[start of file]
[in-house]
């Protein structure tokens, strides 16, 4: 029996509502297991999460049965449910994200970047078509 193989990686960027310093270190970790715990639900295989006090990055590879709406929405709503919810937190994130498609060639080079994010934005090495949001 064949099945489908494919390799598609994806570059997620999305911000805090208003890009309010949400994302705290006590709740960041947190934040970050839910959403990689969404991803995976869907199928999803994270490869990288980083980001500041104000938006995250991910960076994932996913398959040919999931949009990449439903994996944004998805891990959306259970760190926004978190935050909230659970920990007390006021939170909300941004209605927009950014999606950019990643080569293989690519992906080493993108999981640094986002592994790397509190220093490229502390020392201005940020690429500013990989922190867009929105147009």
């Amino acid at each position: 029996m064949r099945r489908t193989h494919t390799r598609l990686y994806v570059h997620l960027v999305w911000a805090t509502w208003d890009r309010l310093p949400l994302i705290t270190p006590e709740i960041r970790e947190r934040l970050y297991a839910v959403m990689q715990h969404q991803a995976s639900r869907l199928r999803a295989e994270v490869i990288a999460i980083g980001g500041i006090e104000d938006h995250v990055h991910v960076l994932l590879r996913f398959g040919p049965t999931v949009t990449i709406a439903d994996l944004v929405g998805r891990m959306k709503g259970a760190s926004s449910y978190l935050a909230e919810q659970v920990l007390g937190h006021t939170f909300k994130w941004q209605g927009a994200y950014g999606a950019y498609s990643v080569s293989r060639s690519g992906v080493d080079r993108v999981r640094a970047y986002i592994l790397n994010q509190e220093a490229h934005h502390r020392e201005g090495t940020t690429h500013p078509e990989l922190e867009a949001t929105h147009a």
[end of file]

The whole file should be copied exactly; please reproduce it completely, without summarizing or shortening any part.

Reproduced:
[in-house]
């Protein structure tokens, strides 16, 4: 029996509502297991999460049965449910994200970047078509 193989990686960027310093270190970790715990639900295989006090990055590879709406929405709503919810937190994130498609060639080079994010934005090495949001 064949099945489908494919390799598609994806570059997620999305911000805090208003890009309010949400994302705290006590709740960041947190934040970050839910959403990689969404991803995976869907199928999803994270490869990288980083980001500041104000938006995250991910960076994932996913398959040919999931949009990449439903994996944004998805891990959306259970760190926004978190935050909230659970920990007390006021939170909300941004209605927009950014999606950019990643080569293989690519992906080493993108999981640094986002592994790397509190220093490229502390020392201005940020690429500013990989922190867009929105147009």
């Amino acid at each position: 029996m064949r099945r489908t193989h494919t390799r598609l990686y994806v570059h997620l960027v999305w911000a805090t509502w208003d890009r309010l310093p949400l994302i705290t270190p006590e709740i960041r970790e947190r934040l970050y297991a839910v959403m990689q715990h969404q991803a995976s639900r869907l199928r999803a295989e994270v490869i990288a999460i980083g980001g500041i006090e104000d938006h995250v990055h991910v960076l994932l590879r996913f398959g040919p049965t999931v949009t990449i709406a439903d994996l944004v929405g998805r891990m959306k709503g259970a760190s926004s449910y978190l935050a909230e919810q659970v920990l007390g937190h006021t939170f909300k994130w941004q209605g927009a994200y950014g999606a950019y498609s990643v080569s293989r060639s690519g992906v080493d080079r993108v999981r640094a970047y986002i592994l790397n994010q509190e220093a490229h934005h502390r020392e201005g090495t940020t690429h500013p078509e990989l922190e867009a949001t929105h147009a």